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I set out on this practice based research, to look at the question of how the physiological and psychological constraints of human visual perception, through the lens of restaging and interpreting the early works of John and James Whitney.

The result of this process is the short film Navagraha, available on vimeo (and embedded below) - it is an expression of a system used to generate images in a manner similar to and inspired by John Whitney's work on his computer aided graphics process, making use of an army surplus analogue targetting computer. My system, the Harmonograph, was initially designed as a common test bed onto which various techniques, that explored the nature of time, how we capture images and create moving images, could be implemented.

However as a result of this process, it became apparent, that there was much to explore within the mechanics of that system, and within certain misreadings / inspirations of previous techniques - that whilst not directly answering the questions I had hoped to, still provide some indirect insights. Perhaps most importantly, this research, represents the beginning of what I suspect will be a long journey, looking at the many different questions, this area of research raises.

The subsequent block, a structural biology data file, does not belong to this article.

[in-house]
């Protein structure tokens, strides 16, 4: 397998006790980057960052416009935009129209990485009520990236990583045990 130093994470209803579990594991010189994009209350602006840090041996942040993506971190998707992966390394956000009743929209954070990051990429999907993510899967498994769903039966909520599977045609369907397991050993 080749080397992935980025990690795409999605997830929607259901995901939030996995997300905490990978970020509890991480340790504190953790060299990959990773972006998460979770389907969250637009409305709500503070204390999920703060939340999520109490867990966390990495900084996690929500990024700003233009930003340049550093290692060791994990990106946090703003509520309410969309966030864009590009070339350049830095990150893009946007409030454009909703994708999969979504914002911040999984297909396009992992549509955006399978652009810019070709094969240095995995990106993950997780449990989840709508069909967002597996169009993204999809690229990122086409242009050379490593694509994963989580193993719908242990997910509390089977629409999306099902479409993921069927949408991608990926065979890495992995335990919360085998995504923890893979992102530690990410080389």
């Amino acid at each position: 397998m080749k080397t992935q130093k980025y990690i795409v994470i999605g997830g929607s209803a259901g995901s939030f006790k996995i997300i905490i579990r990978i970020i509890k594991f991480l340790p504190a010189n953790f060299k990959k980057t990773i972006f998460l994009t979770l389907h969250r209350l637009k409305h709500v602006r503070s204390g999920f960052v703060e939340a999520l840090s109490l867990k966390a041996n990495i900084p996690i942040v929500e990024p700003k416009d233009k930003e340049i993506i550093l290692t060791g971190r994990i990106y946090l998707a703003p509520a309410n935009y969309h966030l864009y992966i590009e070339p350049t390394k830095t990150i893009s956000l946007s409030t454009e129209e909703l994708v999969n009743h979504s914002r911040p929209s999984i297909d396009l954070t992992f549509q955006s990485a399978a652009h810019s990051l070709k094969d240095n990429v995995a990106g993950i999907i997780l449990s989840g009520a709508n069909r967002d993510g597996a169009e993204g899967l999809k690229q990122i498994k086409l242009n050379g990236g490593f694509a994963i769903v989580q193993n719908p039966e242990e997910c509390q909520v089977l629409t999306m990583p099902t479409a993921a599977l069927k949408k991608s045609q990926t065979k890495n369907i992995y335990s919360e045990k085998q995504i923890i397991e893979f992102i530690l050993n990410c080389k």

Specifically it raises an important question, about how machines which can create images or sound, are subject to rules and constraints - and that it is these rules and constraints which lead to the generation of things of interest. We then walk an interesting tightrope as we enter the virtual world of software, where choosing those constraints we apply becomes more and more important.

John and James Whitney

John and James Whiteny were american artists, regarded as pioneers in the field of computer graphics - in the context of this research, I am primarily interested in the mechanical analog computer system John developed, seen in both his own films - most notably Catalog 1961, and his brother James' film Lapis 1966.

John Whitney worked at Lockheed during World War II, which exposed him to the work being carried out on analogue targeting computers - complex combinations of electronics, that took various inputs, and assisted any operator in targeting by predicting the likely path of a target. He realised that these would provide a way of plotting / guiding movements in a repeatable manner - thus opening up all sorts of possibilities in animation.